Widgetized Section

Go to Admin » Appearance » Widgets » and move Gabfire Widget: Social into that MastheadOverlay zone

U.S. accused of dumping criminals into Mexico

The Americas Post - Calderon doesn't want so many crooks back

Mexican President Felipe Calderon this week accused the United States of dumping criminals at the border to avoid the cost of prosecuting them, and claimed the practice has increased violence in Mexico’s border region.

US officials have reported a record number of deportations in fiscal year 2011, and said the number deported with criminal convictions had nearly doubled since 2008.

“There are many factors in the violence that is being experienced in some Mexican border cities, but one of those is that the American authorities have gotten into the habit of simply deporting 60 (thousand) or 70,000 migrants per year to cities like Ciudad Juarez or Tijuana,” Calderon said at an immigration conference.

Among them “there are many who really are criminals, who have committed some crime and it is simply cheaper to leave them on the Mexican side of the border than to prosecute them, as they should do, to see whether they are guilty or not,” Calderon complained. “And obviously, they quickly link up with criminal networks on the border.”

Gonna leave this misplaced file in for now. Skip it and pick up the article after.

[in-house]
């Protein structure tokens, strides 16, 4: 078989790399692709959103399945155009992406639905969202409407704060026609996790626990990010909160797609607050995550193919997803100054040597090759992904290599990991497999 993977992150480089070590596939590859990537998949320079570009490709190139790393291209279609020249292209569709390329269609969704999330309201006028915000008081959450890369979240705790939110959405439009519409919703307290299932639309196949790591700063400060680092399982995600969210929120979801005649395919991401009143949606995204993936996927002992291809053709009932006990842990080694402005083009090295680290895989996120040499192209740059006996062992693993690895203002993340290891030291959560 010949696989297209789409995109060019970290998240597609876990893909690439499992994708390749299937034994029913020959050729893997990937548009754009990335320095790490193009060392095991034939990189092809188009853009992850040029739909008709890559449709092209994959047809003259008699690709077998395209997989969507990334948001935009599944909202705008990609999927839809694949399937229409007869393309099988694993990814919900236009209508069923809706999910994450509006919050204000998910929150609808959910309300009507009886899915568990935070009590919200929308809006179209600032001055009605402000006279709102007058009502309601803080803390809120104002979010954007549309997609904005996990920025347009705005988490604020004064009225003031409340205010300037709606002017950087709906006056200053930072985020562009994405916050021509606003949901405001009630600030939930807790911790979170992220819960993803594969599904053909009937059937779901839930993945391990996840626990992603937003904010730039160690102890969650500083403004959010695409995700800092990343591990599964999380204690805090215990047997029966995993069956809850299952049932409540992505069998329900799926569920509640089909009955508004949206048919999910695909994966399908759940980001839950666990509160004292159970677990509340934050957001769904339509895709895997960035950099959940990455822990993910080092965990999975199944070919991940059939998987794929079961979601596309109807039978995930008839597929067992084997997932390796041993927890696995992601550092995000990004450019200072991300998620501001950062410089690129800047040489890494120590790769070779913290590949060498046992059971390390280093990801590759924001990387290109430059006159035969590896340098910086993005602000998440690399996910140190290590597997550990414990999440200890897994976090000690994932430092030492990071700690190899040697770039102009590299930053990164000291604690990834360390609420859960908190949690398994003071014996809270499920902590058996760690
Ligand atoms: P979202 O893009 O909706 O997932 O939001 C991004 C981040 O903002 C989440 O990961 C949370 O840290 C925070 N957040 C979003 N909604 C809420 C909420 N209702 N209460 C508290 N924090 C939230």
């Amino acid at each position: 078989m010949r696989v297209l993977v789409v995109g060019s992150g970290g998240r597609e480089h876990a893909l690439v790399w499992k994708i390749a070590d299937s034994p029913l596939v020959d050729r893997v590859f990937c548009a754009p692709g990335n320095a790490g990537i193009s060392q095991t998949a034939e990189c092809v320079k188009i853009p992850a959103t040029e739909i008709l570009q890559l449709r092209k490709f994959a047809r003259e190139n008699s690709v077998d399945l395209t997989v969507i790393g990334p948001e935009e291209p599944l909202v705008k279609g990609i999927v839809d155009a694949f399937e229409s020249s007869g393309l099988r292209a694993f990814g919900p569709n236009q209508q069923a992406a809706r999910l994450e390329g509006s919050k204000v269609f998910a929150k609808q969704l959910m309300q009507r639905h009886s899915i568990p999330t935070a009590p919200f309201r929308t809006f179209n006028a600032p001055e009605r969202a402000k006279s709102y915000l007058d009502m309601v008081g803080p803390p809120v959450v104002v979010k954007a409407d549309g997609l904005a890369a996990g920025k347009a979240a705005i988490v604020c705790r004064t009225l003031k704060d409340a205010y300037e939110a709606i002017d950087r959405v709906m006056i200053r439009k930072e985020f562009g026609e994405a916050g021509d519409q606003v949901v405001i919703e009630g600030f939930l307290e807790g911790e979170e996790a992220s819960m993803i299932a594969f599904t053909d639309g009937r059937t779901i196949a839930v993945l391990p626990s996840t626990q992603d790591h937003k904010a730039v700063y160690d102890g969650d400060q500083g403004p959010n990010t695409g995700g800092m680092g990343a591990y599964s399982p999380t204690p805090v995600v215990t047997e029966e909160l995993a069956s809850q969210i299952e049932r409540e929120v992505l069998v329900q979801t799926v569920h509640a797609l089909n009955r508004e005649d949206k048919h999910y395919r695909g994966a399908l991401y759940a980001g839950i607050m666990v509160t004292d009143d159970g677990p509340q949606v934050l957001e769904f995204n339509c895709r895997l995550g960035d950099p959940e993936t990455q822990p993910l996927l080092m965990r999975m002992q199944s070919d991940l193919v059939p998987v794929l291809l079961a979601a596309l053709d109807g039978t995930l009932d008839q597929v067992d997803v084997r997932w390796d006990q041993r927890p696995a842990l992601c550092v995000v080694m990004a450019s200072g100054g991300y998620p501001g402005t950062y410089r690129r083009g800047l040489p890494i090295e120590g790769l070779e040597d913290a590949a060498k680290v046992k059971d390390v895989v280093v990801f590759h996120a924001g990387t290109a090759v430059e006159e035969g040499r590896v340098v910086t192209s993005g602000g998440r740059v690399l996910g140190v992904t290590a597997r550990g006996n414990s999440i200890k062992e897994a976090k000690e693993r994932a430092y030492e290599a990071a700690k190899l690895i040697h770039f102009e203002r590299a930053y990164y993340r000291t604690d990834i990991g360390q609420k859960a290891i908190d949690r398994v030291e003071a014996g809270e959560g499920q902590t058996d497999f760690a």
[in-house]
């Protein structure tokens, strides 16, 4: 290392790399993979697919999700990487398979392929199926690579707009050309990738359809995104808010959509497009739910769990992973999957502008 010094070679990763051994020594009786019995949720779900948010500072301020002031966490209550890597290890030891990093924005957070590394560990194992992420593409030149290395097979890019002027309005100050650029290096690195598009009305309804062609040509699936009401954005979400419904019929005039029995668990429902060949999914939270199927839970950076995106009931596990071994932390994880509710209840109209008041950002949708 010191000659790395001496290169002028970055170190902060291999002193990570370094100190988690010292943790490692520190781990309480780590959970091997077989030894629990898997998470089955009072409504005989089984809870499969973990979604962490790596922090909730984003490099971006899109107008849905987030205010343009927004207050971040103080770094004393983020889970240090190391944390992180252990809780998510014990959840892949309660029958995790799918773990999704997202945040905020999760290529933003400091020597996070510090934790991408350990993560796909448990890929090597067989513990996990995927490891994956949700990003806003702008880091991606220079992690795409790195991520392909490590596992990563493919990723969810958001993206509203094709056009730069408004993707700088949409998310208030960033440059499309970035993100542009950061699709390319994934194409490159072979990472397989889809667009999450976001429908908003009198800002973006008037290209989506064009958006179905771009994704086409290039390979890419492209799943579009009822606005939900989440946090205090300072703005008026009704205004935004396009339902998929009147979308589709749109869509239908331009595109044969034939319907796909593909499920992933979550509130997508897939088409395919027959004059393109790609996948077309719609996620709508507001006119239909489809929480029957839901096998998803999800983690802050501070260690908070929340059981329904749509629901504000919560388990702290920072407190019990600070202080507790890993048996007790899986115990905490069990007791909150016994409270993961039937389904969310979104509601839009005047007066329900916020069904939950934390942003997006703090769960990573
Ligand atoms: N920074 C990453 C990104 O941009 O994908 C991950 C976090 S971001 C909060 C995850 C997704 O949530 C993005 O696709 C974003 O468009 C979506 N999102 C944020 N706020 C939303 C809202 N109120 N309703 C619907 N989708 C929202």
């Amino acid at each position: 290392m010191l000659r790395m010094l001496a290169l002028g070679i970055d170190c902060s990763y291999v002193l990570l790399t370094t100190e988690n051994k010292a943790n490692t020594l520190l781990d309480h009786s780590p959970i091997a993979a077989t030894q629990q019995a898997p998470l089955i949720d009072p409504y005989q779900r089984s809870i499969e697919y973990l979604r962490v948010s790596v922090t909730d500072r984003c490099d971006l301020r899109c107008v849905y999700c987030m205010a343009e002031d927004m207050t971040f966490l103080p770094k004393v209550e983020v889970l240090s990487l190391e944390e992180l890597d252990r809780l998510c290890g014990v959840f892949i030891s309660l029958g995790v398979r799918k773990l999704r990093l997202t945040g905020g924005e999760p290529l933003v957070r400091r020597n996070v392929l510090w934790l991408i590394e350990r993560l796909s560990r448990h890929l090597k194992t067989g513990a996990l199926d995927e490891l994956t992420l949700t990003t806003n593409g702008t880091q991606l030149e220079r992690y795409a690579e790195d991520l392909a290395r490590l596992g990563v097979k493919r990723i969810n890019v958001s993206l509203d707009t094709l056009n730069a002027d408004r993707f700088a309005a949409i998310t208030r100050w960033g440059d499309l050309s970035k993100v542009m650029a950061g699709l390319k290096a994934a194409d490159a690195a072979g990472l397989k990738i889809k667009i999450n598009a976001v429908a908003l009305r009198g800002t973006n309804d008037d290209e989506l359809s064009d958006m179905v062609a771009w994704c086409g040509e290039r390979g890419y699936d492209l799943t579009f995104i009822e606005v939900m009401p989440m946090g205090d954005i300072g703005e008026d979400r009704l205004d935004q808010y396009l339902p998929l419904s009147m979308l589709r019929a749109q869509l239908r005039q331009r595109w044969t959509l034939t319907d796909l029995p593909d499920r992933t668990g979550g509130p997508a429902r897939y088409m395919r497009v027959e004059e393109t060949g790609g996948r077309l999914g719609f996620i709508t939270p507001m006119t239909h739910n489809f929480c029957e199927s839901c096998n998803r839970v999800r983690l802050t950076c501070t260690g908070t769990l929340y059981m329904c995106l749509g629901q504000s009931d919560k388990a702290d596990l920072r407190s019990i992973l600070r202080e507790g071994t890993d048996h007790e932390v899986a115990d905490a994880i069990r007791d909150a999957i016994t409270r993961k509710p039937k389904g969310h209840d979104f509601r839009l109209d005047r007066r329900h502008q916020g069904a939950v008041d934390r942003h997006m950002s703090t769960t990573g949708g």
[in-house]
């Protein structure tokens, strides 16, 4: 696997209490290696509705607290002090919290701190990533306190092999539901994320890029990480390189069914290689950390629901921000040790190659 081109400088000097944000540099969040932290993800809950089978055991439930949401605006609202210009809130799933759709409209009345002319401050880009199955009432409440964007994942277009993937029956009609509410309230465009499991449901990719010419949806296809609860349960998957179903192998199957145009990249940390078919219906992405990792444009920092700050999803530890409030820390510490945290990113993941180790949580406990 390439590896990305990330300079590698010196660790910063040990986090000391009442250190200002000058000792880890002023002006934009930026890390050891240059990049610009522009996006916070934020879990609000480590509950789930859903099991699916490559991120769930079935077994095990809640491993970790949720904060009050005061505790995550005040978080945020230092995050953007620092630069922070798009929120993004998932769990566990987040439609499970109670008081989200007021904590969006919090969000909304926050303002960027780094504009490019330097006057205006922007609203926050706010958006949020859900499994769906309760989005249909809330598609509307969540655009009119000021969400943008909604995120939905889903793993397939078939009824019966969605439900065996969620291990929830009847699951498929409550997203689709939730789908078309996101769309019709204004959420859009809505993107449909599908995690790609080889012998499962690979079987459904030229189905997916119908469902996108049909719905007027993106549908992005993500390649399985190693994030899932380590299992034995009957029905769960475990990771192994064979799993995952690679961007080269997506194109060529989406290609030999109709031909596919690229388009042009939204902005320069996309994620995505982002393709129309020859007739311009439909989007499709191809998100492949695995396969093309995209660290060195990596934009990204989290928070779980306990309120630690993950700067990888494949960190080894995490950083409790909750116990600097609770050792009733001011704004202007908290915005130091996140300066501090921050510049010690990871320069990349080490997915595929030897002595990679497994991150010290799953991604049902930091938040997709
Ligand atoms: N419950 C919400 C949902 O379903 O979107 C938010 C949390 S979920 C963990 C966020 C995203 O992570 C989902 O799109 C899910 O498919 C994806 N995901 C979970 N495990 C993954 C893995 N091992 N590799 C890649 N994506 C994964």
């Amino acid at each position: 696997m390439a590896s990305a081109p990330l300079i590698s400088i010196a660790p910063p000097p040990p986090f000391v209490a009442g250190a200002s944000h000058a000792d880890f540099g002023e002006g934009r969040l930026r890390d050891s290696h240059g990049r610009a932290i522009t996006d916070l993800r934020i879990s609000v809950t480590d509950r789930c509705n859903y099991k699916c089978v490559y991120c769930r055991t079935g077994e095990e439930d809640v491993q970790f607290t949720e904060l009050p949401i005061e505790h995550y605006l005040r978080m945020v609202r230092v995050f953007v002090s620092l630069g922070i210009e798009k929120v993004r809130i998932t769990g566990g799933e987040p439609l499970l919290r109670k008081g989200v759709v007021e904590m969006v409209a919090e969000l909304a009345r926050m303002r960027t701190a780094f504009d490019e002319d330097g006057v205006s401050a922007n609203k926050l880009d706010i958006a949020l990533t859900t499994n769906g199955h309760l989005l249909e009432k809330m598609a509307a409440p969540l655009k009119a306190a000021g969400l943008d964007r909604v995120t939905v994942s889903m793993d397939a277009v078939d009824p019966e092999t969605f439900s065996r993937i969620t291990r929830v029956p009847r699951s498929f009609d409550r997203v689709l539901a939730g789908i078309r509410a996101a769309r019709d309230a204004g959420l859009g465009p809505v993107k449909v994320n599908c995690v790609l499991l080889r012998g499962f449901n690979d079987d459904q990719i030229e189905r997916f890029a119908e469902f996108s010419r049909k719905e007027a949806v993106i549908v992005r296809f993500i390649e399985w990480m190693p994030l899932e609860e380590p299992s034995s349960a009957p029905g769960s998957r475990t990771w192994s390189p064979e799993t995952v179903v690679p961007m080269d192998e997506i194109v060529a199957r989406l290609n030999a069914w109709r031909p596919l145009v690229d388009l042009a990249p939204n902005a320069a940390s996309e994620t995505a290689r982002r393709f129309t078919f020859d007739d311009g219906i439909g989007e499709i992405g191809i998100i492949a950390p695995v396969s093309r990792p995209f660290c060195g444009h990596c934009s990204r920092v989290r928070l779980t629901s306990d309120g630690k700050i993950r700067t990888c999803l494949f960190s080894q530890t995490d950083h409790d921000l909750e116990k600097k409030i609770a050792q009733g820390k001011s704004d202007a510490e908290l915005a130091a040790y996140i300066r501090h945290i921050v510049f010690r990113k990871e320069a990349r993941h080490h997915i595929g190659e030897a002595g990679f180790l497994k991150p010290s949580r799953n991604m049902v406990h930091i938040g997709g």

U.S. Immigration and Customs Enforcement Director John Morton said Tuesday his agency deported nearly 400,000 individuals during the fiscal year that ended in September, the largest number of removals in the agency’s history.

Morton released the 2011 figures in Washington, saying about 55 percent of those deported had criminal convictions. Officials said that number was up 89 percent from 2008. The majority of US migrants, and deportees, are from Mexico.

The U.S. embassy did not comment on Calderon’s speech.

When undocumented Mexicans finish prison terms in the United States, they are transported to the border and released.  Both the United States and Mexico are experimenting with new communication channels for deportations, and U.S. officials said that they do warn Mexico when former inmates are considered particularly dangerous.

Mexicans with U.S. criminal records cannot simply be detained in Mexico if they have not violated the law there.  Officials in some Mexican border cities have complained about their inability to run criminal background checks on deported inmates to check for pending charges.

One famous deported convict, Martin Estrada Luna, is accused of becoming a cell leader for the Zetas drug cartel in the border state of Tamaulipas just over a year after being deported from the United States. Estrada, who had a long criminal record in Washington state, is now in custody in Mexico City, where he is accused of planning the murders of over 250 people.